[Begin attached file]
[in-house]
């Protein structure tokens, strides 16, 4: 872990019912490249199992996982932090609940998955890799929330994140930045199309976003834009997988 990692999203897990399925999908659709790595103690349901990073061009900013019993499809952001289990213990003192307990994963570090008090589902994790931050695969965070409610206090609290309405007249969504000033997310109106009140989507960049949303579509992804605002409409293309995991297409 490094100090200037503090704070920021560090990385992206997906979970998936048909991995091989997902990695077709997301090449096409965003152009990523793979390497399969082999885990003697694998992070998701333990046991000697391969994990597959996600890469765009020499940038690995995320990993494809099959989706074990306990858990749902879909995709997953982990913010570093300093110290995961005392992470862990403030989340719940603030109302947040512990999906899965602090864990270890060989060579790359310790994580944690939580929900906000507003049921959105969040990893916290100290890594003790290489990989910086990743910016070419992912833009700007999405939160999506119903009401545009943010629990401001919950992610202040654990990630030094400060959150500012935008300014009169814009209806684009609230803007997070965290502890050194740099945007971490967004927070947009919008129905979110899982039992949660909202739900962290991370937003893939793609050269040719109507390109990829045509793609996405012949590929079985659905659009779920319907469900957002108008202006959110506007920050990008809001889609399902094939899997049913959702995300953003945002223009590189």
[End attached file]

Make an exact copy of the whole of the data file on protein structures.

[in-house]
């Protein structure tokens, strides 16, 4: 872990019912490249199992996982932090609940998955890799929330994140930045199309976003834009997988 990692999203897990399925999908659709790595103690349901990073061009900013019993499809952001289990213990003192307990994963570090008090589902994790931050695969965070409610206090609290309405007249969504000033997310109106009140989507960049949303579509992804605002409409293309995991297409 490094100090200037503090704070920021560090990385992206997906979970998936048909991995091989997902990695077709997301090449096409965003152009990523793979390497399969082999885990003697694998992070998701333990046991000697391969994990597959996600890469765009020499940038690995995320990993494809099959989706074990306990858990749902879909995709997953982990913010570093300093110290995961005392992470862990403030989340719940603030109302947040512990999906899965602090864990270890060989060579790359310790994580944690939580929900906000507003049921959105969040990893916290100290890594003790290489990989910086990743910016070419992912833009700007999405939160999506119903009401545009943010629990401001919950992610202040654990990630030094400060959150500012935008300014009169814009209806684009609230803007997070965290502890050194740099945007971490967004927070947009919008129905979110899982039992949660909202739900962290991370937003893939793609050269040719109507390109990829045509793609996405012949590929079985659905659009779920319907469900957002108008202006959110506007920050990008809001889609399902094939899997049913959702995300953003945002223009590189």